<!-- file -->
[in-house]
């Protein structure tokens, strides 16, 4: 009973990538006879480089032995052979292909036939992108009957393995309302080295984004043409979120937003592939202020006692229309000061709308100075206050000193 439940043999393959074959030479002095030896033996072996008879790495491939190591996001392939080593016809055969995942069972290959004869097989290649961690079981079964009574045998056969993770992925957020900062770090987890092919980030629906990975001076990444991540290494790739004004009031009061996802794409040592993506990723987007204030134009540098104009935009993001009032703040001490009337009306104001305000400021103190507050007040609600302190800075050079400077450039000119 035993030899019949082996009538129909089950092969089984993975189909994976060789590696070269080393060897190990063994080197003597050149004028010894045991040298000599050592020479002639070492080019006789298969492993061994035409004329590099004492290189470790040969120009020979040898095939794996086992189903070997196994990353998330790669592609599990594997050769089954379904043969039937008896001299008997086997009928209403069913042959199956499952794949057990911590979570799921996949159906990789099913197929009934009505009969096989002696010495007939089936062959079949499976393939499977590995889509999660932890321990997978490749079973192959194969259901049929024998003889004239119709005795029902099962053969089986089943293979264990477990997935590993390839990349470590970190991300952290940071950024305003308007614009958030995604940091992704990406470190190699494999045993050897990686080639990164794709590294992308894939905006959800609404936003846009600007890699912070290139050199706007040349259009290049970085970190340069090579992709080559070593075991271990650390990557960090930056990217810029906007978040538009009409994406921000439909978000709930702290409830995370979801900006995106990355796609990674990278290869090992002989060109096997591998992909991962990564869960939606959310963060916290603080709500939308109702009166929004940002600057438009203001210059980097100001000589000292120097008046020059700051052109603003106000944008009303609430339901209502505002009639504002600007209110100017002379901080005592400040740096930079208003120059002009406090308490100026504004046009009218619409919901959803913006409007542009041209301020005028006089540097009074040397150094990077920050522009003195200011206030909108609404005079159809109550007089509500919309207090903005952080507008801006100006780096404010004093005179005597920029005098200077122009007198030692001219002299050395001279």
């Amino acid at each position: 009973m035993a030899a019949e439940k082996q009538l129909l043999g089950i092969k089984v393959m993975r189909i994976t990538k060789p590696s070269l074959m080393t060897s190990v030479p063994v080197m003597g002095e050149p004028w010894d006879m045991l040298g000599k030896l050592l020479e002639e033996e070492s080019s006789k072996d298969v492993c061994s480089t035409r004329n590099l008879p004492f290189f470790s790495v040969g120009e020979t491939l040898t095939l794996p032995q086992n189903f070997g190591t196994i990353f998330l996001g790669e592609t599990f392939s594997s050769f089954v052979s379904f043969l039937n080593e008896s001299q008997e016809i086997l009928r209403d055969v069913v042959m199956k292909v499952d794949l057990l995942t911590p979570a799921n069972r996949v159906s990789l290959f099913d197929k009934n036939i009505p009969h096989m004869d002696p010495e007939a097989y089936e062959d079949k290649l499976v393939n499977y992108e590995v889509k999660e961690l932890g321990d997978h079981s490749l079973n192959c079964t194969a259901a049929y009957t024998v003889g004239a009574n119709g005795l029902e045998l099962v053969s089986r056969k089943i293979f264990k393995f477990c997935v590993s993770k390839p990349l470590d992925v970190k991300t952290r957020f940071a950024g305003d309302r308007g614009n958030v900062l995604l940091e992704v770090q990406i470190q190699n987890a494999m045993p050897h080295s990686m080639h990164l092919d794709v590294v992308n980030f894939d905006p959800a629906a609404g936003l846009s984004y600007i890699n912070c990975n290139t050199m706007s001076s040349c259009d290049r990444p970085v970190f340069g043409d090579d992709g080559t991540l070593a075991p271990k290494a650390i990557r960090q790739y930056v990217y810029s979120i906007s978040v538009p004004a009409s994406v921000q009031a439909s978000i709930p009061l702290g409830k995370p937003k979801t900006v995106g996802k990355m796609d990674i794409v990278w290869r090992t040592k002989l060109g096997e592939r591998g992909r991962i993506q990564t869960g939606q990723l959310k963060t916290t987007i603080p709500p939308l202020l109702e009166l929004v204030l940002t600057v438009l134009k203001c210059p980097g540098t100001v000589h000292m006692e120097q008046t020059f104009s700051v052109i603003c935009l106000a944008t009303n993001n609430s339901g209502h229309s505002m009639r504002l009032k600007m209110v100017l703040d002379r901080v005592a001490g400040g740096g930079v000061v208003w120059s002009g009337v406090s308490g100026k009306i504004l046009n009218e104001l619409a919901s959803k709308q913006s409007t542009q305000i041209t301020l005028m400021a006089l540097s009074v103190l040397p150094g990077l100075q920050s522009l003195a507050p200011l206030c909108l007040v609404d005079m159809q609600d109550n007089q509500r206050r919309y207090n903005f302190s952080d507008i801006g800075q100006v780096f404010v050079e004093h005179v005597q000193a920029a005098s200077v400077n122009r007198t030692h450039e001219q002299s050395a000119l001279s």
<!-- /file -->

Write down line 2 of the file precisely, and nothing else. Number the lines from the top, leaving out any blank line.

């Protein structure tokens, strides 16, 4: 009973990538006879480089032995052979292909036939992108009957393995309302080295984004043409979120937003592939202020006692229309000061709308100075206050000193 439940043999393959074959030479002095030896033996072996008879790495491939190591996001392939080593016809055969995942069972290959004869097989290649961690079981079964009574045998056969993770992925957020900062770090987890092919980030629906990975001076990444991540290494790739004004009031009061996802794409040592993506990723987007204030134009540098104009935009993001009032703040001490009337009306104001305000400021103190507050007040609600302190800075050079400077450039000119 035993030899019949082996009538129909089950092969089984993975189909994976060789590696070269080393060897190990063994080197003597050149004028010894045991040298000599050592020479002639070492080019006789298969492993061994035409004329590099004492290189470790040969120009020979040898095939794996086992189903070997196994990353998330790669592609599990594997050769089954379904043969039937008896001299008997086997009928209403069913042959199956499952794949057990911590979570799921996949159906990789099913197929009934009505009969096989002696010495007939089936062959079949499976393939499977590995889509999660932890321990997978490749079973192959194969259901049929024998003889004239119709005795029902099962053969089986089943293979264990477990997935590993390839990349470590970190991300952290940071950024305003308007614009958030995604940091992704990406470190190699494999045993050897990686080639990164794709590294992308894939905006959800609404936003846009600007890699912070290139050199706007040349259009290049970085970190340069090579992709080559070593075991271990650390990557960090930056990217810029906007978040538009009409994406921000439909978000709930702290409830995370979801900006995106990355796609990674990278290869090992002989060109096997591998992909991962990564869960939606959310963060916290603080709500939308109702009166929004940002600057438009203001210059980097100001000589000292120097008046020059700051052109603003106000944008009303609430339901209502505002009639504002600007209110100017002379901080005592400040740096930079208003120059002009406090308490100026504004046009009218619409919901959803913006409007542009041209301020005028006089540097009074040397150094990077920050522009003195200011206030909108609404005079159809109550007089509500919309207090903005952080507008801006100006780096404010004093005179005597920029005098200077122009007198030692001219002299050395001279």